Letter of the Day | We need to know how many people died of oxygen shortage
THE EDITOR, Madam:
The chief medical officer, Dr Jacquiline Bisasor-McKenzie, is reported to have said that it would not be possible to state if any patients who died from COVID-19 on the weekend when oxygen supplies were low, could have their death directly attributable to the lack of oxygen. She defended this by stating that “the pathology of severe COVID is such that most deaths are going to result from respiratory failure and multi-organ involvement, and hence it will be difficult to say that the cause of death was due to reduced oxygen supplies”. I find this surprising and somewhat disingenuous.
Let me suggest to Dr Bisasor-McKenzie how she could at least have an idea of patients who died directly from oxygen shortage on that fateful weekend.
First, she would need to identify all the patients who died on the weekend. Then she would want the number from that group who were on oxygen during that weekend. She then needs to identify, from this smaller group, those people who were on oxygen and whose condition was deteriorating, despite being on oxygen. These people we would eliminate, as they probably would have died no matter how much oxygen they got. We are then left with those people who were on oxygen, but were stable and not deteriorating.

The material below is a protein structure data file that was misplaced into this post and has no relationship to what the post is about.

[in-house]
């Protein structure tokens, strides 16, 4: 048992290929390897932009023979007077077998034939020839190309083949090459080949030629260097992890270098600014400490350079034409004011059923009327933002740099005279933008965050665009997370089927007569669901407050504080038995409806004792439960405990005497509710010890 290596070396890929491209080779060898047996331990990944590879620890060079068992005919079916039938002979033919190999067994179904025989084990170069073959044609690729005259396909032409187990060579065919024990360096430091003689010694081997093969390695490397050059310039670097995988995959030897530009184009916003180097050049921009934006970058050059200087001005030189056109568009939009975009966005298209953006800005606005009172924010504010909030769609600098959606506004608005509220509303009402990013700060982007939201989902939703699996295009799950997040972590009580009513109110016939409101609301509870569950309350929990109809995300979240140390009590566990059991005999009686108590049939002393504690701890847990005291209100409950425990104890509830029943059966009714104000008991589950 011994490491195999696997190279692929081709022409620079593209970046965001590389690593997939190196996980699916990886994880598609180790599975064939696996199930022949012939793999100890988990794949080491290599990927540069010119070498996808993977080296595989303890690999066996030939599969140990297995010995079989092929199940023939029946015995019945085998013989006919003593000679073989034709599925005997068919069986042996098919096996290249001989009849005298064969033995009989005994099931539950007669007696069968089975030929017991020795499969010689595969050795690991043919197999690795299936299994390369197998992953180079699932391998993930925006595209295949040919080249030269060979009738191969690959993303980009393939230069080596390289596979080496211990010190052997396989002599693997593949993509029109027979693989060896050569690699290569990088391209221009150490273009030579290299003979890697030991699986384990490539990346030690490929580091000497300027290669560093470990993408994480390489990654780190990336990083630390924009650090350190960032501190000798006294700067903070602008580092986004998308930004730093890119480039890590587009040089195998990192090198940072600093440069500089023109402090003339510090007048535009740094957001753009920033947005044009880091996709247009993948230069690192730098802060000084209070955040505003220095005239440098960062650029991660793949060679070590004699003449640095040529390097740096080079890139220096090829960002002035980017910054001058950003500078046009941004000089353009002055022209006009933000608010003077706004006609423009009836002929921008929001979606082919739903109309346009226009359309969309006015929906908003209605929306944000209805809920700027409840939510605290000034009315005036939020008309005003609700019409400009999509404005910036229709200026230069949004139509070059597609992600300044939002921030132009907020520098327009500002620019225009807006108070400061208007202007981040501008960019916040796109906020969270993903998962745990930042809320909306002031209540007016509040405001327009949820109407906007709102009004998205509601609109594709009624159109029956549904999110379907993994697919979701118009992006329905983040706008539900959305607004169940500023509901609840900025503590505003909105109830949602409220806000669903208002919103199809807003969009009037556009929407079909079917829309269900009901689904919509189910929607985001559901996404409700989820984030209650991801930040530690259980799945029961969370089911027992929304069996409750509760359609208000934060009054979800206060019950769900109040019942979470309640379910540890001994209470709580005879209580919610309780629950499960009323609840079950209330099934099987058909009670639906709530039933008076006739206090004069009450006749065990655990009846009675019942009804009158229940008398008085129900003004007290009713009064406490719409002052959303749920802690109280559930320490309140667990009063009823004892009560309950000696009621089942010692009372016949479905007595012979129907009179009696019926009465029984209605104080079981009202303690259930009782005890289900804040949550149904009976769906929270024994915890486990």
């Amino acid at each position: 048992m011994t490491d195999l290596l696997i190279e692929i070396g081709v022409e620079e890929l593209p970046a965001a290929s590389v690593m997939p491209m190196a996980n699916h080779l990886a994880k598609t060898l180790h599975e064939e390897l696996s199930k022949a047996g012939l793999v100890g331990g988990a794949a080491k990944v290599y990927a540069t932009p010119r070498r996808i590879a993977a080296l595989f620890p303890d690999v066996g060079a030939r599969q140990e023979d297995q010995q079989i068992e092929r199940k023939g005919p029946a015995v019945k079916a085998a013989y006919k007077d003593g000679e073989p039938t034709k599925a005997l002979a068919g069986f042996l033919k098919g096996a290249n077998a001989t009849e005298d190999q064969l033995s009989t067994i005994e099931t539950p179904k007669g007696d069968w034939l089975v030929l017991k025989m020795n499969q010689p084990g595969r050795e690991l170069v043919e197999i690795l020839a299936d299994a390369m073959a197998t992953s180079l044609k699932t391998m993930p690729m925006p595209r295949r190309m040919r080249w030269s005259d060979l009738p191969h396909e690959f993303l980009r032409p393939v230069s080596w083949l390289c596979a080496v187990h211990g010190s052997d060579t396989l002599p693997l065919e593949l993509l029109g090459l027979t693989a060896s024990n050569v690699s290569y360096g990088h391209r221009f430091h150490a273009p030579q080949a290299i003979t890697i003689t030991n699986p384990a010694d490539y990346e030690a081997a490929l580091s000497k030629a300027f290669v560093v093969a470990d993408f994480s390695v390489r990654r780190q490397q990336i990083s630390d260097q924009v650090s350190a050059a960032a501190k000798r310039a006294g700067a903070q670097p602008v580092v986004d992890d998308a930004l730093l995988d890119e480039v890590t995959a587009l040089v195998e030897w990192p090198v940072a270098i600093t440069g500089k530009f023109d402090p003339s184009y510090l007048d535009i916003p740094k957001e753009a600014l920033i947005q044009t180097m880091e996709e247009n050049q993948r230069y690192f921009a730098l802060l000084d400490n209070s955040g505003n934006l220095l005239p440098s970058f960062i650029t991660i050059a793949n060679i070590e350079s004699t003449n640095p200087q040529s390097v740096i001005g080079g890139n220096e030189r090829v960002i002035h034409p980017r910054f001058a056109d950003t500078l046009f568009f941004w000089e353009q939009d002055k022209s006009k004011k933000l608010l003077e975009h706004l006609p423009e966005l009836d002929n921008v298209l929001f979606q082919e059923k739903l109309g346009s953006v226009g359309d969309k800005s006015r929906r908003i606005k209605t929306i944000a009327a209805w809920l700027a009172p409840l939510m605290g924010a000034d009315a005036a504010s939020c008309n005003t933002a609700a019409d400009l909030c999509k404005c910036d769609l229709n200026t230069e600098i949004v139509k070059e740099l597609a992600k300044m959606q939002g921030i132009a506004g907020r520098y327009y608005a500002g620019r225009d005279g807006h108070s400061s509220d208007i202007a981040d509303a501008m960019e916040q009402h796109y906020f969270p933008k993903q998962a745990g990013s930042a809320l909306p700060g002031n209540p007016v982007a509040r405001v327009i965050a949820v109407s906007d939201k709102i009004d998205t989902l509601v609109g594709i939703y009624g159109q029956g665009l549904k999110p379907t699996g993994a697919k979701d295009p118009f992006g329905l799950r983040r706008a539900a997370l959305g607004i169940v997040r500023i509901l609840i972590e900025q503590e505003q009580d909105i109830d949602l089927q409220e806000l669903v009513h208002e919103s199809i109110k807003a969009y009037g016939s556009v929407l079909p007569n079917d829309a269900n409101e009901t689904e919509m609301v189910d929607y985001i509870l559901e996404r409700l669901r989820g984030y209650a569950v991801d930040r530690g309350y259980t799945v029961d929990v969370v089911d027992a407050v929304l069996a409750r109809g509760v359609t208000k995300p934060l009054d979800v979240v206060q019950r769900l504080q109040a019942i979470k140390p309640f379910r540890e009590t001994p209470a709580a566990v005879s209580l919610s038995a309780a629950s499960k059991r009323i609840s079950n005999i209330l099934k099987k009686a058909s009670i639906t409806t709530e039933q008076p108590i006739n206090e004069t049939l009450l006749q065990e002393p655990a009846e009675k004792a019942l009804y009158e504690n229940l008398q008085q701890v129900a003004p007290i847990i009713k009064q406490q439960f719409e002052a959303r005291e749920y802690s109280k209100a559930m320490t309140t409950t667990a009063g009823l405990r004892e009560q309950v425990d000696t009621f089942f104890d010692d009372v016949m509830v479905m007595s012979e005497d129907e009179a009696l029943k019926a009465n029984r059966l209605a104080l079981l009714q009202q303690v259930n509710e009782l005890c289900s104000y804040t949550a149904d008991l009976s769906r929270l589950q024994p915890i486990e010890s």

We accept that the “pathology” of COVID, as she states, means that deterioration can occur at any time. If, however, you have a person with severe or moderate COVID-19 who is relatively stable and who then deteriorates because their oxygen is turned down or discontinued, it seems fairly clear that there is the possibility of a cause-and-effect relationship between the decrease in oxygen supply and the deterioration, or death. The doctors taking care of this group of people surely will be able to give an informed opinion as to whether the person would have died or not, if their oxygen supply had been adequate.
Seems straightforward to me, Dr Bisasor-McKenzie.